Tomorrow I know that I will walk into a Waffle House I’ve never been to and eat alone in the company of other people who have nowhere to be on Christmas.
I know what I’ll order. I know that I’ll feel guilty for eating there when the waitresses have families at home. I know I’ll leave a big tip while I think about my younger sister who works at a Waffle House 400 miles away to pay for college. I know I’ll eat my greasy hash browns and feel all at once sad and satisfied. This is my life and most of the time I’m okay with it.
I like hash browns. I like being alone. I would say, despite my Christmas tradition, that my life is full of people who love me and want to spend time with me. I know this much is true.
Do the people who are supposed to love me always have it in them to show me they love me and want to spend time with me? No. Am I okay with that? Most of the time.
Right now is one of those times I’m not okay with it. What events, significant only to me and completely blown out of proportion, that brought me to the crossroads of either continuing to cry myself to sleep or writing this post are not worth mentioning.
What might be is that what I wish someone would say to me right now is exactly what I wish I could say to my 34 5th grade students each day they walk into my classroom:
You have a place here.
You don’t have to earn it. You don’t have to ask for it. You don’t have to fight for it.
You have a place here that is permanent. It is genuine. It is safe. It is offered because you are a wonderful and not because you are a charity case. It is yours and no one is going to take it away from you.
You have a place here because you deserve it. You have a place here because you are worthy. You have a place here because you are valuable.
You have a place here because I love you.
I want to say these things because I see that my kids suffer from poverty beyond being hungry. They suffer from a poverty of being unloved. They suffer from a poverty of being unknown in a town that no one cares about, that no one appreciates, that no one from the outside values.
I do not understand the depths to which my students experience these poverties. All I understand from the tiniest bit of poverty I’ve tasted is that there is a deep aloneness to feeling disposable and unwanted. There is a powerful isolation in feeling like no one cares to know you. As I feel that powerful isolation sinking inside of me now, what I wish someone would say to me is exactly what I wish I could say to my 34 5th grade students each day they walk into my classroom:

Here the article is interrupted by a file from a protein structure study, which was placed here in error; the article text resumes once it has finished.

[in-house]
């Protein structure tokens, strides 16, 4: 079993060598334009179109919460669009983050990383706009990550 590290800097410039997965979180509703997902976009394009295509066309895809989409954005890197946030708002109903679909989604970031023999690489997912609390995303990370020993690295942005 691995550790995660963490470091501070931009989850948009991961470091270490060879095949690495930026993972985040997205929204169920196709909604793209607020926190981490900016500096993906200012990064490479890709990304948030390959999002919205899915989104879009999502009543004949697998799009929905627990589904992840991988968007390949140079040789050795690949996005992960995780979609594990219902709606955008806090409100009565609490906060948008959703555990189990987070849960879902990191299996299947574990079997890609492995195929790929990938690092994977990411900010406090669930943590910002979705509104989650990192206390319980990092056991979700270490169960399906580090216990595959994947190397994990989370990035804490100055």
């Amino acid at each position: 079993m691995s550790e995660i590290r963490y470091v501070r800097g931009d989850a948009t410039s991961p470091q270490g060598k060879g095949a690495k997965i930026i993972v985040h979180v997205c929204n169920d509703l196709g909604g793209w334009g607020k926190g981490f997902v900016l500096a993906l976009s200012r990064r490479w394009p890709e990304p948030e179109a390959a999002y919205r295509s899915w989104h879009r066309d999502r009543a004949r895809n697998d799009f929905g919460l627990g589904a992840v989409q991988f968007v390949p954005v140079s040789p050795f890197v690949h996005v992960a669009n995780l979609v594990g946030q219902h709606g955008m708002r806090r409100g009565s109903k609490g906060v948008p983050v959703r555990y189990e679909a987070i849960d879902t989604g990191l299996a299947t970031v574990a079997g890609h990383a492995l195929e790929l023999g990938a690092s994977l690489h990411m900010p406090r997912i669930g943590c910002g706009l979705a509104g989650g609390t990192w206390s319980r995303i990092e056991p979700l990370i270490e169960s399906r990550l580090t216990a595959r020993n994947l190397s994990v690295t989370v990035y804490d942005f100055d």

I know you.
I want to know you.
I know your horse’s name is Carolina. I know your mom whips you when you bring home Bs. I know your bus stop is on Pecan Street. I know that you love hot chips but hate the color green. I know you are ashamed of your house but proud of your basketball skills.
I know why you are hurt and sometimes unwilling. I know why you are terrified and lazy but so honorable. I know why you are amazing and unaware and stunted and capable all at the same time.
I know these things because I care enough about you to see them.
The things I want to tell them come bursting out of my heart when I think of the freedom I had to come to this town. It was the freedom to do whatever I wanted, to go wherever I chose. It was the freedom granted by having few care about you but also no one to control you. It allowed me to meet these 34 tiny souls. And as much as I hated it, as much as I often resent it, this freedom lets me be fully here in this sad but beautiful place. That freedom brings me to meet my students in a way I’m not sure I could’ve without the, sometimes painful, freedom of being untethered. That freedom lets my body, heart, and soul exclaim that if this is where my feet are than I must be home.
That freedom begs that I explain to my 34 5th grade students:
I am desperate to take up space in this world just like you.
I know why you are so desperate for my love because I feel the same way.
Fully recognizing that my dramatic vision of the world and those around me and my overly sensitive nature makes everything I’ve just said and written ridiculous, I believe it. I believe it in a way that goes deep and rests in my bones. I know this much is true.
I’ve often felt that no one in the world loves me more than me. I’ve concluded more than once that no one truly knows me. I’ve cried over deciding that I had no real home or family. I don’t like those things about myself and I don’t know how to measure or defend their truth, but I know that the realities of these things in my own world profoundly shapes my desire to love my students in a way that changes their inner dialogue to chant the beauty of the good… I have a place here. I am known. I am valuable. I am worthy. I am loved.
I desperately want these things to be true.